You know, for a society absolutely saturated in violence, sexuality, and offensive language, we’re remarkably oversensitive at the oddest times, and statements that were a joke ten years ago approach secular blasphemy today.
Specifically, I’m thinking of the no-win question, “Do you still beat your dog?”
Attacking Your Dog
On a witness stand, with a clever lawyer, you would be forced into answering yes, or no:
“No, I haven’t stopped beating my dog,” or “Yes, I stopped beating my dog,” with, “I have never beat my dog” impermissible as an answer. Either way you look at it, you beat dogs, even if you don’t own one. This is what’s known as a lose-lose scenario, a term that hasn’t made it into popular seminar speak because it’s not positive, dynamic, or passionately intentional.
I was reminded of this when I fielded comments from a recent article I wrote, Do Christians Use the F-Word? in which I explored the concept of whether or not Christians swear, and if so, at what level (Shuckydarn? BlamNammit? Pluck it all?)
Vilified and Blessed
Predictably, I was vilified and blessed, my harshest critic being an atheist whose ministry is to instruct Christians on how they should live. Several people wrote me privately to express gratitude, because whether we want to say it out loud, both Christians and non-Christians swear, and shaking fingers and saying that we shouldn’t isn’t enough to make it go away. (You really should cut French Fries out of your life, you know; if you truly cared about your health, you would. And you need to start exercising.)
But the major argument was the one I expected, along the lines of beating the dog, and it goes like this:
“A true Christian can’t swear. If he does, then that is evidence that the Holy Spirit is not in his life, because the Holy Spirit would not allow him to swear.”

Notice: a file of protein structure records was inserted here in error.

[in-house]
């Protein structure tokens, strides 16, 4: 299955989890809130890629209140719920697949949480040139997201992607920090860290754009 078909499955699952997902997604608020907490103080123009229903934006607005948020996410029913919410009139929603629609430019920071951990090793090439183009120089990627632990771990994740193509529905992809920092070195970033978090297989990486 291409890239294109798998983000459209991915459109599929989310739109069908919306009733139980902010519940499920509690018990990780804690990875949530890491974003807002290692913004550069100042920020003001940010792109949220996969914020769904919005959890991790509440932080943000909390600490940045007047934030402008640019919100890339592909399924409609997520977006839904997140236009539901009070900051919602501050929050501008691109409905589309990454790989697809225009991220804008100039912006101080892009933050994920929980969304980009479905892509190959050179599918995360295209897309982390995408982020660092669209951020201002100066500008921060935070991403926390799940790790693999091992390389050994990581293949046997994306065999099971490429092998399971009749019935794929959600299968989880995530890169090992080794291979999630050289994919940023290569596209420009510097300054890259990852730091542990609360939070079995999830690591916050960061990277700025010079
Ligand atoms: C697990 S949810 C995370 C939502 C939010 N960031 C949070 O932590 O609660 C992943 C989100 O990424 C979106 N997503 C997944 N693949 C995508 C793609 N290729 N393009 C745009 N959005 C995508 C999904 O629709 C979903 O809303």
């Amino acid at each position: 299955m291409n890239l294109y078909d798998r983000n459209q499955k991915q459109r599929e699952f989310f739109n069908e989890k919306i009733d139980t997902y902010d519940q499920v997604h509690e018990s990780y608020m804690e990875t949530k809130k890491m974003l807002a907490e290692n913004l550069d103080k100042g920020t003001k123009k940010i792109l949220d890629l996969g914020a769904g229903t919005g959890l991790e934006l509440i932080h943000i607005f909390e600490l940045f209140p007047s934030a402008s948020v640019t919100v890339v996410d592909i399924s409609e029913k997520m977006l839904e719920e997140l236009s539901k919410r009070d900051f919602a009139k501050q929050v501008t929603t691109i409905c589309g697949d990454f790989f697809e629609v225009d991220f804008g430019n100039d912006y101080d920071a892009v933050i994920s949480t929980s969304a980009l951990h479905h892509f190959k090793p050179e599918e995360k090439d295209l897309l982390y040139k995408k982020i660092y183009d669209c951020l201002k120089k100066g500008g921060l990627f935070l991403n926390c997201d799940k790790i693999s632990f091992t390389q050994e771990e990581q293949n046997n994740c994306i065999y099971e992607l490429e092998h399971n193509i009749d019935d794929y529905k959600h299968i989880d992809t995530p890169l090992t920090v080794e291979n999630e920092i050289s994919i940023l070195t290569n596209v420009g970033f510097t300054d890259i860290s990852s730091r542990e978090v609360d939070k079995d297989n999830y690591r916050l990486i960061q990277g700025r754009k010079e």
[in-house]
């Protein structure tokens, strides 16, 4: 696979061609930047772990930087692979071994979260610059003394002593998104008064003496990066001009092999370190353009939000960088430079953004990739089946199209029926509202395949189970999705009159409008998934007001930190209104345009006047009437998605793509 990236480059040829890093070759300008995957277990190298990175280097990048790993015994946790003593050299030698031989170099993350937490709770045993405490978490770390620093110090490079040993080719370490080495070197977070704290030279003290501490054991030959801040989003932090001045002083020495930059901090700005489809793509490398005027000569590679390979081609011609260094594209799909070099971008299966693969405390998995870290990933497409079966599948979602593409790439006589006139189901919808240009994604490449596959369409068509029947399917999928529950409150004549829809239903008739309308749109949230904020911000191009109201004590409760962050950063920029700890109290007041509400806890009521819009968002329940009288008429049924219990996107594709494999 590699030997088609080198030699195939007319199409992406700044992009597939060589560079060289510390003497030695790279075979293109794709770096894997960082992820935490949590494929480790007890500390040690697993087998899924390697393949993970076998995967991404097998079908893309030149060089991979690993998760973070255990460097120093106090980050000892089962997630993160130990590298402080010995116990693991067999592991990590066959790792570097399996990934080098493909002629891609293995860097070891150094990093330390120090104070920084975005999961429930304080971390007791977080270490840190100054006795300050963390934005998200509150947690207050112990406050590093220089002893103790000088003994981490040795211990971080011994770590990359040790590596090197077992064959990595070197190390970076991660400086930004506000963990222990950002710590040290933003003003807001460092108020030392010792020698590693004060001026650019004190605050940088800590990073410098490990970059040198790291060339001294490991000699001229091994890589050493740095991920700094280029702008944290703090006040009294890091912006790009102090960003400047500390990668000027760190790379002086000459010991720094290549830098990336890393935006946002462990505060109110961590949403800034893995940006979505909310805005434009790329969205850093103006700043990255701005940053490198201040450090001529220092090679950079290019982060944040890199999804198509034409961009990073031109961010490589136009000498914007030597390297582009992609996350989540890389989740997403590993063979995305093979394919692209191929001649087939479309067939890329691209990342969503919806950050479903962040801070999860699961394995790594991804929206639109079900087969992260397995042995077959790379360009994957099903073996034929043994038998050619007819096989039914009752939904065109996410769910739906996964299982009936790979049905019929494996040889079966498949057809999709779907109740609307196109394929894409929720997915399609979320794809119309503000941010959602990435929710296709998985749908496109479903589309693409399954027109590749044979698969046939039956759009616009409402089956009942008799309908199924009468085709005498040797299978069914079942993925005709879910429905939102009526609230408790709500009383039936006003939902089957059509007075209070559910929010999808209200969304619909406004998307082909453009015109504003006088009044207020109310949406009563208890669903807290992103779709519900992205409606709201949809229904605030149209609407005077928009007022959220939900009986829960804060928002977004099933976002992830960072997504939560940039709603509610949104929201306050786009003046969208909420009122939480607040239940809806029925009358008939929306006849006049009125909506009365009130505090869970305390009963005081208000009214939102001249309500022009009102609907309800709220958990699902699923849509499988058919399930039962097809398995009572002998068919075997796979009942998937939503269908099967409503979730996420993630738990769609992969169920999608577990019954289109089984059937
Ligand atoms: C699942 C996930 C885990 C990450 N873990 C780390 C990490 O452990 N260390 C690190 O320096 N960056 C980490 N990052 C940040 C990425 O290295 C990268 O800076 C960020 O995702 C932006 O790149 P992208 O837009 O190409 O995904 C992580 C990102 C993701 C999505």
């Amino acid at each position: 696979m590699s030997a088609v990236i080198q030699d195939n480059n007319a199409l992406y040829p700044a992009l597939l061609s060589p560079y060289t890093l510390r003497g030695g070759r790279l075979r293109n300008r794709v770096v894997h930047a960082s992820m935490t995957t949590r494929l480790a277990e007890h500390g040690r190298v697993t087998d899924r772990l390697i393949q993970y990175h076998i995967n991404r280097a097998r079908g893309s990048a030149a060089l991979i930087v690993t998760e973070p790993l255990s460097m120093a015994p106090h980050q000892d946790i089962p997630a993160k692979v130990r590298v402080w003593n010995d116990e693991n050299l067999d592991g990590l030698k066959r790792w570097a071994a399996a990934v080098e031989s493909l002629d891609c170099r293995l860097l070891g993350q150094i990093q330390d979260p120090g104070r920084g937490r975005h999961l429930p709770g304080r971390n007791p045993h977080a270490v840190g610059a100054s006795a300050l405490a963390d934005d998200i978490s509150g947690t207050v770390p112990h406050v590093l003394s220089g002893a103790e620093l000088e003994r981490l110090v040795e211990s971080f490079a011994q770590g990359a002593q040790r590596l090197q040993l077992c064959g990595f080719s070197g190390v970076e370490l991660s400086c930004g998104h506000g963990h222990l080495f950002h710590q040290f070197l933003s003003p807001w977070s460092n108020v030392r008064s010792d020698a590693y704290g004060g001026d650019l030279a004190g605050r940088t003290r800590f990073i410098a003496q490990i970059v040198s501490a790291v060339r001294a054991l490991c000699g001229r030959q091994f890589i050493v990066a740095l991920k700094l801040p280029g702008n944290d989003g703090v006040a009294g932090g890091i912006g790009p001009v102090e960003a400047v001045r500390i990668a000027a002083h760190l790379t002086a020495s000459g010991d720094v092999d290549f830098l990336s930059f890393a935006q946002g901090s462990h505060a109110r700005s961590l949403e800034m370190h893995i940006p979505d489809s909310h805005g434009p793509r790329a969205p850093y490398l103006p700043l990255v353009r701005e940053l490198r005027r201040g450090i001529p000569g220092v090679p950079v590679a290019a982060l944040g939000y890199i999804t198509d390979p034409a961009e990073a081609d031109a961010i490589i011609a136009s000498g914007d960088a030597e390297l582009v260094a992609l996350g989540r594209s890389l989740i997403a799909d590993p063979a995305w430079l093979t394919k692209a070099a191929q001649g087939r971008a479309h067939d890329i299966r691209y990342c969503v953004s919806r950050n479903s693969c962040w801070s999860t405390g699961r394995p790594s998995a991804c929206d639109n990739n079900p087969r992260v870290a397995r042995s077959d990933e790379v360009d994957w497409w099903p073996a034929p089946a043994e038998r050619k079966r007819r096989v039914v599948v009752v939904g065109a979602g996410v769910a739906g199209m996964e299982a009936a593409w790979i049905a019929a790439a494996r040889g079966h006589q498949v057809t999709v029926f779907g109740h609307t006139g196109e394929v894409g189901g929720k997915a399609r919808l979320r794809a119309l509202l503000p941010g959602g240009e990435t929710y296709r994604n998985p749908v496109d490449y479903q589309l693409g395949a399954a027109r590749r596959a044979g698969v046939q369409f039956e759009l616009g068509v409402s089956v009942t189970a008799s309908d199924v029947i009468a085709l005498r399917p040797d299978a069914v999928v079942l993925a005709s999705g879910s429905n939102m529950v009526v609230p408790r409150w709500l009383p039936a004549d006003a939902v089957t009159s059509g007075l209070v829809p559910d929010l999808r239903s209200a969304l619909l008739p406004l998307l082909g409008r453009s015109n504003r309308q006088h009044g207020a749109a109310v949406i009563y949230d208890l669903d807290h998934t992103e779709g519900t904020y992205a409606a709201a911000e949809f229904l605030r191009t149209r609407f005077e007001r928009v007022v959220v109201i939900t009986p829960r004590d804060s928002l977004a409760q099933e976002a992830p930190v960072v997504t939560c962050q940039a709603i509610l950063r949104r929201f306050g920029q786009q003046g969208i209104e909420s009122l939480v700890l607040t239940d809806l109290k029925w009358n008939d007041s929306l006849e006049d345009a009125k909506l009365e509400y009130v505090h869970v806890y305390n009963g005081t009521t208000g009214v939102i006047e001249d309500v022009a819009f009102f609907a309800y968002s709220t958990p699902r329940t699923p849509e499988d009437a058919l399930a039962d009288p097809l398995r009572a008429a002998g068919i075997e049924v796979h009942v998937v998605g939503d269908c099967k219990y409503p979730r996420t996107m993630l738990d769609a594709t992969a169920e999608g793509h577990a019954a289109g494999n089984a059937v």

Apparently the Holy Spirit has no problem with malicious talk, slander, gossip, deceptive speech, or leaving out pertinent facts —
all of which can be accomplished without a single vulgarity, and when I pointed this out to one commenter, he doggedly repeated,
“If you have the Holy Spirit in your life, you won’t swear.” (In other words, you are either still beating the dog, or you have stopped; either way, you lose.)
Are You a True Christian?
Okay, so let’s forget the subtler speech that causes more damage than sailor talk, and replace a sin, any sin, in the above sentence for “swear,” and see what we get:
“A true Christian can’t steal/lie/cheat on taxes/break the speed limit/take the bigger piece/pretend he’s not home to take the call/have uncharitable thoughts about his boss/feel resentful/get impatient/ be jealous of his brother’s new car. If he does, that’s evidence that the Holy Spirit does not work in his life.”
You’ll notice that I avoided the biggies — you know, murder and adultery, but I did manage to get in coveting, lying, and stealing, all of which made it into the Top 10, because while crafting a homicide tends to be something most Christians, or people in general, avoid doing in a day, not one of us gets through 24-hours without messing up somehow.
So does that mean we’re not Christian? Does being a Christian mean that we never, ever sin?
Grace — Small Word, Big Concept
While sinless perfection is a nice goal to shoot for, and while the Christian life realistically should be accompanied by some improvement of lifestyle, thinking that we can actually be sinless — and most certainly expecting others to be so — is not what Christianity is all about.
Grace is what Christianity is all about.
We mess up. Constantly. Consistently. On a moment by moment basis. We may do really well for an hour or so, and just as we’re tempted to bask in our “spirituality,” the idiot in front of us on the highway cuts us off, and the first thought in our mind is not, “God Bless Him.”
Yes, avoiding sin is a good goal, but denying that it exists in our lives is a losing proposition. Every time we sin, every time we mess up, is a good opportunity to come before the Master and say, “I’m not perfect; You are. Remind me of this when I demand perfection in others.”